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September 18, 2018 7:13 am

Antisemitism’s Implausible Denial

avatar by H.V. Savitch

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British Labour Party leader Jeremy Corbyn. Photo: Garry Knight via Wikimedia Commons.

It was an awkward moment on BBC television. An articulate, well-educated Jewish couple, Mark Lewis and Mandy Blumenthal, told viewers that antisemitism has become so aggravated in Jeremy Corbyn’s Labour party that they had decided to leave Great Britain and move to Israel.

The BBC host, Victoria Derbyshire, was not impressed. Expressing astonishment at the couple’s assertions, Derbyshire pressed on, asking what evidence they had of Corbyn’s antisemitism. Derbyshire followed up with a series of Corbyn quotes, listed by time and place, that antisemitism was “unacceptable” to him; that he was a “militant opponent” of antisemitism; that this kind of prejudice was “repugnant” to him; and that he was sincerely “sorry for the pain” that had been caused to Jewish people.

With that, Derbyshire attempted to close the point, asking, “you do accept” that he is “trying to make progress” in combating antisemitism, don’t you? Lewis and Blumenthal resisted by patiently describing the day to day realities of hostility to Jews in parts of the UK. But it made no difference.

For some viewers, Derbyshire had succeeded in picking though the right statements to dispel any connection between Corbyn and antisemitism. Corbyn’s more extensive history of antisemitism was clouded over, enabling him and his apologists to invoke the time-honored dodge of “plausible deniability” — a public relations ploy used by intelligence services to avoid blame for covert sabotage carried out against enemy states.

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The Labour leader’s path to plausible deniability is his distinction between “Jews” and “Israel.” Israel is Corbyn’s bogeyman; he blames it for “settler colonial” oppression, stealing other peoples’ land, and bombing innocent civilians. For at least a decade, Corbyn has kept these charges alive by embracing Israel’s alleged “victims.” The most nefarious episodes include a wreath laying in Tunisia for the Munich murderers, and a welcome in the House of Commons for his “friends” in Hamas and Hezbollah.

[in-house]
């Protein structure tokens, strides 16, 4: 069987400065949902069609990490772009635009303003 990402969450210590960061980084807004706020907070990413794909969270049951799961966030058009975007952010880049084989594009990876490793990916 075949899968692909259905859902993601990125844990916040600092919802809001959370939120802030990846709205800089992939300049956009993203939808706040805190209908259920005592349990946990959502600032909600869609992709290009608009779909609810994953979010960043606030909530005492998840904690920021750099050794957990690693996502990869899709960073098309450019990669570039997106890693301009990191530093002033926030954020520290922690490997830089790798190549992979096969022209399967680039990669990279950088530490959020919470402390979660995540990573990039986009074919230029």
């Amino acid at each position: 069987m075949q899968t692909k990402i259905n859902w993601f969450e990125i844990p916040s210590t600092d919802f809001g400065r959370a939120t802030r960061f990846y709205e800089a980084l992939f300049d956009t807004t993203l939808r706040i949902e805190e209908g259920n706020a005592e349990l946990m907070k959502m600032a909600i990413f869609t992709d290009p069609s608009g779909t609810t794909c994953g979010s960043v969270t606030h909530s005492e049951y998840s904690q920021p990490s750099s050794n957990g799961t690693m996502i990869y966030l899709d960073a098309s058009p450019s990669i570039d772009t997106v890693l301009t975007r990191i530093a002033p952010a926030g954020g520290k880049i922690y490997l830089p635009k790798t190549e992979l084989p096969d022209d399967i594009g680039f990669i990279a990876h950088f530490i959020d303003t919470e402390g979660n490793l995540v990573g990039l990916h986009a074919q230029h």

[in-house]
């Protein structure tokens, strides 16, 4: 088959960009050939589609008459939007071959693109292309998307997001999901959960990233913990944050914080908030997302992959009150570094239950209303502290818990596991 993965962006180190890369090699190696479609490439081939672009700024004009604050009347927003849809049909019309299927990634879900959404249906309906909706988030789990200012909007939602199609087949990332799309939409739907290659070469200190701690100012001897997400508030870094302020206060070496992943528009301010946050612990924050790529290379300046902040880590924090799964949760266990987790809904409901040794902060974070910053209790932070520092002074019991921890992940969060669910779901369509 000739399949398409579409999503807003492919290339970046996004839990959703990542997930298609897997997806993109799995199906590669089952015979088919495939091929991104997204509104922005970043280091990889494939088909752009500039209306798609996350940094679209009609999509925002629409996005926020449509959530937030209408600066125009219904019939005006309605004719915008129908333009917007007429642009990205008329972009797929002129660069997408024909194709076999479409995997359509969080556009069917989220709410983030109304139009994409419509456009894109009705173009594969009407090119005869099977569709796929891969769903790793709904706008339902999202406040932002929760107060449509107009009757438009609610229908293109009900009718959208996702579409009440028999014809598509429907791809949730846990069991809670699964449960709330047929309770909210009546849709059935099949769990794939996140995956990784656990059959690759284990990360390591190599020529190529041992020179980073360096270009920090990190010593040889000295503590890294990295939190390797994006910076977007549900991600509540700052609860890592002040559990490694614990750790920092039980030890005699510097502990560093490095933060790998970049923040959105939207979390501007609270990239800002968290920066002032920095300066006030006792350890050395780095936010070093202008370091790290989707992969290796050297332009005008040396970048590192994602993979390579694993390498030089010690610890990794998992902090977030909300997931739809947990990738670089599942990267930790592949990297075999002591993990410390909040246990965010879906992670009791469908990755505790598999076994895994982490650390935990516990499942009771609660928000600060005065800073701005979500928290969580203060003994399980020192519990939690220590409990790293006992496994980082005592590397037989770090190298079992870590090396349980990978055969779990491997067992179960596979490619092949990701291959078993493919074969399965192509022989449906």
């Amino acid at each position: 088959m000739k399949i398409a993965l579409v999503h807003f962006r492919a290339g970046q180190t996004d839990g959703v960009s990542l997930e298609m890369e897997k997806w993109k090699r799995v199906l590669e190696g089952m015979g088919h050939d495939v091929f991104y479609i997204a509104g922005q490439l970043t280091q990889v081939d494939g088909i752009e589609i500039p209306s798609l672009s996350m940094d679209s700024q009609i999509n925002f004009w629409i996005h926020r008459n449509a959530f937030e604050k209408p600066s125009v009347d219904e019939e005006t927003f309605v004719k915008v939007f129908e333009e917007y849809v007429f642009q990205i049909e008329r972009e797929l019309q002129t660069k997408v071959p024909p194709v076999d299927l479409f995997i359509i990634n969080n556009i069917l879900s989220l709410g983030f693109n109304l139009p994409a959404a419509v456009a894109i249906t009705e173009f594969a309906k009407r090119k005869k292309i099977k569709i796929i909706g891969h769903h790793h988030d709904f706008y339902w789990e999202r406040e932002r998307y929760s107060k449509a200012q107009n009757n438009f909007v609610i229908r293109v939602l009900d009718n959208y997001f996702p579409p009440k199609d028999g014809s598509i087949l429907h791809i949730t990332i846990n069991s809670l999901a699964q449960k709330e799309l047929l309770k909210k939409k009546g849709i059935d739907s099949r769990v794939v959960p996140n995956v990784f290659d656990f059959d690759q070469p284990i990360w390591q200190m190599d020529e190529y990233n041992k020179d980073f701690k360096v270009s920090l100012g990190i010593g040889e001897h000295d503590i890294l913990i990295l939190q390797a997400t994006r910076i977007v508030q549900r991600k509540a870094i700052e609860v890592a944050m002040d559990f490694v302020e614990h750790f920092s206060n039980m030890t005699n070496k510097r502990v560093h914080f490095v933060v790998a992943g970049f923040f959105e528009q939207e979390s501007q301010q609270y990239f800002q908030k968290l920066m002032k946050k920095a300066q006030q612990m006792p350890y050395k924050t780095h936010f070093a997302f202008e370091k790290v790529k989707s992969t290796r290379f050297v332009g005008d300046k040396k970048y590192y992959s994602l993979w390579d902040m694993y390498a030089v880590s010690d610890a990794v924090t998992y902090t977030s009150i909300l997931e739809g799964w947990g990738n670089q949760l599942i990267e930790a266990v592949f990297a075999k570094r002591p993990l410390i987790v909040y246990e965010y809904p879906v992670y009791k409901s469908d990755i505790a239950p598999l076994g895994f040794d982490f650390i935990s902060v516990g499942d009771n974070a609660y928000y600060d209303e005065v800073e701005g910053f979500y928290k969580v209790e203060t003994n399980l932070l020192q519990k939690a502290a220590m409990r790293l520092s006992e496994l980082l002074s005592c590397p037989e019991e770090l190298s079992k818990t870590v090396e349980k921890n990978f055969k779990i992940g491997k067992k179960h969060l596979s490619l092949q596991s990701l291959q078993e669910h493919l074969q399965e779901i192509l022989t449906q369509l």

For most people, Corbyn’s double-speak is all very implausible, and his sniping at Israel is abhorrent. After all, the origins of Jewishness lie in Israel. This tiny country is the sole Jewish sovereignty on the planet, and now houses a majority of the world’s Jews. The sanctimony that seeks to create a division between Jews and Zionism can only be motivated by malice. One would not dare claim to be for Catholics while demanding the eradication of the Vatican.

Nevertheless, some people accept the plausible denial argument because they either want to believe — or do actually believe — that Jewishness is altogether apart from Israel. Under a “not all Jews are Zionists” cover, Corbyn has been able to exploit these vulnerabilities. Labour’s leader made the most of the opportunity last Passover, when he dropped in on a “Seder” held by a radical leftist faction with the provocative appellation of “Jewdas.”